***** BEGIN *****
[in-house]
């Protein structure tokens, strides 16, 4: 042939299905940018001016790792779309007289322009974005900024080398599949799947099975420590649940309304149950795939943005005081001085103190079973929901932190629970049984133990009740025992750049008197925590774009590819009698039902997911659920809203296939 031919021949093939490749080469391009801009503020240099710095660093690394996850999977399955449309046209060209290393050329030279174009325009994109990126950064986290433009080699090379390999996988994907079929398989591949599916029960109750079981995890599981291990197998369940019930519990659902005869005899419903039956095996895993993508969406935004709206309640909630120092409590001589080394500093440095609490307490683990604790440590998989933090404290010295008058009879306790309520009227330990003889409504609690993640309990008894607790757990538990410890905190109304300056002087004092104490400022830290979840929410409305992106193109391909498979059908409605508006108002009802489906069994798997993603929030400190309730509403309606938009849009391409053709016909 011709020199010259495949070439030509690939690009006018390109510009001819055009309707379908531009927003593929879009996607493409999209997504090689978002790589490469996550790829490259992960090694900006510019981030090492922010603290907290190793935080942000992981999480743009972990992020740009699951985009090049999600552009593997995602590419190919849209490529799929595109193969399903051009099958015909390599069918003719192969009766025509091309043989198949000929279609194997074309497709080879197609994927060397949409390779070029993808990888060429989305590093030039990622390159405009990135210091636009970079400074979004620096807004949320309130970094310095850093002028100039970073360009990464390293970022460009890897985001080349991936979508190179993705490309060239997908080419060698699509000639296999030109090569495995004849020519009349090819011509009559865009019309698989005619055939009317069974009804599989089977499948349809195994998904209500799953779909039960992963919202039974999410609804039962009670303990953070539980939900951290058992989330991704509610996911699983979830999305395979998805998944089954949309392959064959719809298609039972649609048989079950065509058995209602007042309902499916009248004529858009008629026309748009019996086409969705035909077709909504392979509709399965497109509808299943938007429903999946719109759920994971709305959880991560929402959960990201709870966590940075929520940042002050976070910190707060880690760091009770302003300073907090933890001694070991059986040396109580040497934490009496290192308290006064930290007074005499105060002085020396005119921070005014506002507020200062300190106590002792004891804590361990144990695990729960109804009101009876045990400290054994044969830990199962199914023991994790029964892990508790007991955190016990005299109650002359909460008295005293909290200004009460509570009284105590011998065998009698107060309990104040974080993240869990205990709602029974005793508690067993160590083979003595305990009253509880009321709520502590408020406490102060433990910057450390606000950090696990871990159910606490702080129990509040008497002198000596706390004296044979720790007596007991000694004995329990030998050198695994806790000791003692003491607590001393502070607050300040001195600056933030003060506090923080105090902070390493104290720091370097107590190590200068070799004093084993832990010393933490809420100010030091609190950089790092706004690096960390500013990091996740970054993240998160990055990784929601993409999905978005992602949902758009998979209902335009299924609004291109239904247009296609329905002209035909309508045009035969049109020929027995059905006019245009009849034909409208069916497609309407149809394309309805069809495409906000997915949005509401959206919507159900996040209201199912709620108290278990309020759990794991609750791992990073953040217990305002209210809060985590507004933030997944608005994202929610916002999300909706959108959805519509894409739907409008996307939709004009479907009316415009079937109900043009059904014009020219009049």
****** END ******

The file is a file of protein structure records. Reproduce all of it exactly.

[in-house]
């Protein structure tokens, strides 16, 4: 042939299905940018001016790792779309007289322009974005900024080398599949799947099975420590649940309304149950795939943005005081001085103190079973929901932190629970049984133990009740025992750049008197925590774009590819009698039902997911659920809203296939 031919021949093939490749080469391009801009503020240099710095660093690394996850999977399955449309046209060209290393050329030279174009325009994109990126950064986290433009080699090379390999996988994907079929398989591949599916029960109750079981995890599981291990197998369940019930519990659902005869005899419903039956095996895993993508969406935004709206309640909630120092409590001589080394500093440095609490307490683990604790440590998989933090404290010295008058009879306790309520009227330990003889409504609690993640309990008894607790757990538990410890905190109304300056002087004092104490400022830290979840929410409305992106193109391909498979059908409605508006108002009802489906069994798997993603929030400190309730509403309606938009849009391409053709016909 011709020199010259495949070439030509690939690009006018390109510009001819055009309707379908531009927003593929879009996607493409999209997504090689978002790589490469996550790829490259992960090694900006510019981030090492922010603290907290190793935080942000992981999480743009972990992020740009699951985009090049999600552009593997995602590419190919849209490529799929595109193969399903051009099958015909390599069918003719192969009766025509091309043989198949000929279609194997074309497709080879197609994927060397949409390779070029993808990888060429989305590093030039990622390159405009990135210091636009970079400074979004620096807004949320309130970094310095850093002028100039970073360009990464390293970022460009890897985001080349991936979508190179993705490309060239997908080419060698699509000639296999030109090569495995004849020519009349090819011509009559865009019309698989005619055939009317069974009804599989089977499948349809195994998904209500799953779909039960992963919202039974999410609804039962009670303990953070539980939900951290058992989330991704509610996911699983979830999305395979998805998944089954949309392959064959719809298609039972649609048989079950065509058995209602007042309902499916009248004529858009008629026309748009019996086409969705035909077709909504392979509709399965497109509808299943938007429903999946719109759920994971709305959880991560929402959960990201709870966590940075929520940042002050976070910190707060880690760091009770302003300073907090933890001694070991059986040396109580040497934490009496290192308290006064930290007074005499105060002085020396005119921070005014506002507020200062300190106590002792004891804590361990144990695990729960109804009101009876045990400290054994044969830990199962199914023991994790029964892990508790007991955190016990005299109650002359909460008295005293909290200004009460509570009284105590011998065998009698107060309990104040974080993240869990205990709602029974005793508690067993160590083979003595305990009253509880009321709520502590408020406490102060433990910057450390606000950090696990871990159910606490702080129990509040008497002198000596706390004296044979720790007596007991000694004995329990030998050198695994806790000791003692003491607590001393502070607050300040001195600056933030003060506090923080105090902070390493104290720091370097107590190590200068070799004093084993832990010393933490809420100010030091609190950089790092706004690096960390500013990091996740970054993240998160990055990784929601993409999905978005992602949902758009998979209902335009299924609004291109239904247009296609329905002209035909309508045009035969049109020929027995059905006019245009009849034909409208069916497609309407149809394309309805069809495409906000997915949005509401959206919507159900996040209201199912709620108290278990309020759990794991609750791992990073953040217990305002209210809060985590507004933030997944608005994202929610916002999300909706959108959805519509894409739907409008996307939709004009479907009316415009079937109900043009059904014009020219009049």